Ergonomics and Safety of Intelligent Driver Interfaces

By Y. Ian Noy | Go to book overview

was directed mostly to the road (80%), and minimally (4%) inside the vehicle. Interestingly, the proportion of attention allocated to the in-vehicle display was very similar across the three conditions of the first experiment, probably due to the presence of the paper display of instructions.

An address searching task in an unfamiliar city environment, regardless of the type of navigation aid used, was indeed experienced as a more difficult task than just following a route. Under conditions of minimal information provided by the Guidance List, the QOD was degraded relative to the Familiar Route condition. However, under the more supportive Ideal Navigator condition, the task was made easier, resulting in fewer navigation errors and better quality of driving compared with both the Guidance List and the search-free Familiar Route conditions. Most drivers expressed a preference for the Ideal Navigator as a navigation assistance device.

The second experiment demonstrated that a Voice guidance aid can lead to better driving performance, less visual attention directed to the in-vehicle displays, and more attention directed to the forward scene than a Screen guidance system displaying the same verbal information. In fact, the Voice-Automatic condition produced quality of driving that was equivalent to the Ideal Navigator. However, drivers using the Voice modality reported higher task load than drivers using the Screen modality. This may be due to between-group differences in TLX ratings and/or the need to keep instructions in short-term memory under the Voice modality.

Figure 17.1 shows that an Automatic display resulted in consistently better performance than an Interactive system. The Interactive Screen condition produced the poorest overall quality of driving, not much different than navigating with the basic paper list. It should be noted that although all mean QOD values fell within the range of 5.0 to 5.6, the differences between conditions were significant at the .05 level of confidence.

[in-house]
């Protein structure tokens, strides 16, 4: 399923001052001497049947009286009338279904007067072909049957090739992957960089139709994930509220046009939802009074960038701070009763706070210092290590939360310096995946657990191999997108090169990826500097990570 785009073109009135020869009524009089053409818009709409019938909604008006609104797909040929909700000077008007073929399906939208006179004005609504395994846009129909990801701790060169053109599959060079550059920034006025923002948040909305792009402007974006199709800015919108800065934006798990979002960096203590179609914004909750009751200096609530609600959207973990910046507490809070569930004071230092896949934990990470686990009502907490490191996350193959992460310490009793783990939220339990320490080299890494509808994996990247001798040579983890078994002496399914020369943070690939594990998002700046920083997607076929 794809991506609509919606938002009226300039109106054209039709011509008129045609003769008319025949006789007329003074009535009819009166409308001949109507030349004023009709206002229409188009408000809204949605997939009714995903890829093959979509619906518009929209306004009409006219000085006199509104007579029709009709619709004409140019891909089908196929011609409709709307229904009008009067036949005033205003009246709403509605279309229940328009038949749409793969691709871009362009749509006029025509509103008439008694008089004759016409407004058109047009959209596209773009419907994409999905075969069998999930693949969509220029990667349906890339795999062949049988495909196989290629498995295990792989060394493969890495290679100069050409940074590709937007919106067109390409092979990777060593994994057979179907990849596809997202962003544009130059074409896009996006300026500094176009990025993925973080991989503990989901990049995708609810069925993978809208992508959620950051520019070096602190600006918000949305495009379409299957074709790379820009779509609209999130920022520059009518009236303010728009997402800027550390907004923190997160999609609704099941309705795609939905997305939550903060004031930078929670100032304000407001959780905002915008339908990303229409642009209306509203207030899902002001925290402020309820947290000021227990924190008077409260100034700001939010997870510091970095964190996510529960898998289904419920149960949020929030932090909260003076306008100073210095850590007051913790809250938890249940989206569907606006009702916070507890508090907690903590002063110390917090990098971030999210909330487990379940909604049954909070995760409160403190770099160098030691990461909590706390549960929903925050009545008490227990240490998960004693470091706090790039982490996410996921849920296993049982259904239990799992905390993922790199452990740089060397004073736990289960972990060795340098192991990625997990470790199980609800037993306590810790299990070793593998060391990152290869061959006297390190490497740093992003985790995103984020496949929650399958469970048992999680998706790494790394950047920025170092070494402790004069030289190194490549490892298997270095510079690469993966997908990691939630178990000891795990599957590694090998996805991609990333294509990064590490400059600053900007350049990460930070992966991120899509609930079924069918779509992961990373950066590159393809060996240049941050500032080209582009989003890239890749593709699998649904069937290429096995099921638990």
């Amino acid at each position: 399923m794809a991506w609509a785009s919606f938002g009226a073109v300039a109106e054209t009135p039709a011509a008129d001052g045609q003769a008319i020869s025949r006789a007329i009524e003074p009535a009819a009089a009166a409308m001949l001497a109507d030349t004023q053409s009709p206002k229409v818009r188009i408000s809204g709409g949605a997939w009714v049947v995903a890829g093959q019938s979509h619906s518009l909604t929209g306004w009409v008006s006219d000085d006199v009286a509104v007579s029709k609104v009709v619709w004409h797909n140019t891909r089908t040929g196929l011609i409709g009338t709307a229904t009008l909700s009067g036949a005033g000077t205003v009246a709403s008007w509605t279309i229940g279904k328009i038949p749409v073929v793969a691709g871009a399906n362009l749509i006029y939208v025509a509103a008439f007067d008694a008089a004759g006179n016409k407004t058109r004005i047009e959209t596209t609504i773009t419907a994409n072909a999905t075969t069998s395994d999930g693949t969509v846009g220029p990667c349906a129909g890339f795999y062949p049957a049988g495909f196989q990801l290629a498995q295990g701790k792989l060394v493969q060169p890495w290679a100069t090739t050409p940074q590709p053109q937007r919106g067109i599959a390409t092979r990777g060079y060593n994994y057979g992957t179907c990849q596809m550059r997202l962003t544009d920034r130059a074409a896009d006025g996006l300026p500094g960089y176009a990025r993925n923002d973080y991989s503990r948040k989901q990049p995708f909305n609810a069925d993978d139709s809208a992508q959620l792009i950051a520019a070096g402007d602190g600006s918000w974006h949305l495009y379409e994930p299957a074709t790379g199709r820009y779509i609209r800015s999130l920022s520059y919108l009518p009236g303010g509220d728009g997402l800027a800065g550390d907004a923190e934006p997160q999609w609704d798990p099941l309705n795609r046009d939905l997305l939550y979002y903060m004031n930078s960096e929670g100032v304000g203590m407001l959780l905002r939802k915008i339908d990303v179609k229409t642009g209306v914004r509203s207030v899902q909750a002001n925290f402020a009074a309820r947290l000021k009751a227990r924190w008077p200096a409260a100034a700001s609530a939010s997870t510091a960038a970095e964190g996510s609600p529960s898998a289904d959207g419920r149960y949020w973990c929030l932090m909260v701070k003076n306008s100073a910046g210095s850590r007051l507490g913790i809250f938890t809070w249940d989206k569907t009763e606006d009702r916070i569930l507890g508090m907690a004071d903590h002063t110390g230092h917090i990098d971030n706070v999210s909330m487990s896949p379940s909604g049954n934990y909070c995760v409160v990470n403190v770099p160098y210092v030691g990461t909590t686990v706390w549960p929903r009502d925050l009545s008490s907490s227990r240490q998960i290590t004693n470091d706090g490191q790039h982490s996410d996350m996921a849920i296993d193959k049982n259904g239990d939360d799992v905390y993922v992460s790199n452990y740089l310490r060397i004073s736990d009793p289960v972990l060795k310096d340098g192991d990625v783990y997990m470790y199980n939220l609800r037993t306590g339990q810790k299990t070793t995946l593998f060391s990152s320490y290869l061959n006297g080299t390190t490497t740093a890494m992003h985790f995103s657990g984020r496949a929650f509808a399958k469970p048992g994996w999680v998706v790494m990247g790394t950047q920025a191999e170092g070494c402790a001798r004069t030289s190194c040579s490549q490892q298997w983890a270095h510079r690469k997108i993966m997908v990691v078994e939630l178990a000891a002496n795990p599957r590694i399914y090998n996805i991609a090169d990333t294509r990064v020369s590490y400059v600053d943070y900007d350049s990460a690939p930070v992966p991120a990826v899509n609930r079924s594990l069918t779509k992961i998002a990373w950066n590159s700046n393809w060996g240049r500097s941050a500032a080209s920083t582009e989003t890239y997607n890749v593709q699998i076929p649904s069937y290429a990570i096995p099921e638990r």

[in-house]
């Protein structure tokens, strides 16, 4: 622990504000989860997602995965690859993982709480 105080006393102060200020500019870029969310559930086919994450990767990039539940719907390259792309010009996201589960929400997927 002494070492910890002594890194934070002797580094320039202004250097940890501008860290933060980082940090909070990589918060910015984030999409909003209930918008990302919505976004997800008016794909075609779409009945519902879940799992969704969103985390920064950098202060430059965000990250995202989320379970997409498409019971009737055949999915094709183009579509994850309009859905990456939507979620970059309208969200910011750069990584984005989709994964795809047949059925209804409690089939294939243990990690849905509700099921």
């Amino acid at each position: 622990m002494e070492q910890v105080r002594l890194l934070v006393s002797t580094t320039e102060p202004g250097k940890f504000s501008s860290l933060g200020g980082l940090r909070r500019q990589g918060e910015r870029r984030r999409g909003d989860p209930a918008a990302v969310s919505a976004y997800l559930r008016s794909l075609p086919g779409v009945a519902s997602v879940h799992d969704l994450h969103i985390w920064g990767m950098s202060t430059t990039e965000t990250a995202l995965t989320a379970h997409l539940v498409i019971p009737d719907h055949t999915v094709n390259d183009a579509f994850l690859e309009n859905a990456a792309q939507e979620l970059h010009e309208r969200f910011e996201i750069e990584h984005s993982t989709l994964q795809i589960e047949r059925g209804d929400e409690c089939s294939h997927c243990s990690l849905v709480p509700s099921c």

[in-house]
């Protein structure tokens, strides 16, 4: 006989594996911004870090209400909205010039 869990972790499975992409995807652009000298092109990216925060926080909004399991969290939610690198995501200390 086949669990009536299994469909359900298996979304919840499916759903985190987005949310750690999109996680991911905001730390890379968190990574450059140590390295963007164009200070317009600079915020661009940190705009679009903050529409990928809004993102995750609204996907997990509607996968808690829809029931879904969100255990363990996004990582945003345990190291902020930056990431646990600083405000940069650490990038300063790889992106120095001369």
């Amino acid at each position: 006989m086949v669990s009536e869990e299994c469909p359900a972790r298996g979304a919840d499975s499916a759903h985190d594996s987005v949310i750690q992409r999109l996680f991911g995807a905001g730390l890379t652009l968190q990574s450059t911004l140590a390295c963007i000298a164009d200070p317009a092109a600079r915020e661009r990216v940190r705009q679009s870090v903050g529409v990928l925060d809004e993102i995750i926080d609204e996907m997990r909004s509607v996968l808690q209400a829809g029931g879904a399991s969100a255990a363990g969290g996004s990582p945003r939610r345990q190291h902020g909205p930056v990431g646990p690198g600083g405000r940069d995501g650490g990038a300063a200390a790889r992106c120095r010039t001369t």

For the Voice condition, driving with an Automatic system was also subjectively less demanding than driving with an Interactive system perhaps because the latter imposed additional demands associated with deciding when to request information and the need to depress the repeat key.

It was noted that drivers' personal preferences were consistent with the system's relative advantage as indicated in these figures. For both display modalities, the Automatic mode of control was preferred over the Interactive mode of control, though the preference was more pronounced in the Voice modality.


CONCLUSIONS

The results of these experiments reaffirm the sensitivity and reliability of the QOD technique for evaluating the safety of TICS. Further efforts should aim to refine and validate the QOD methodology.

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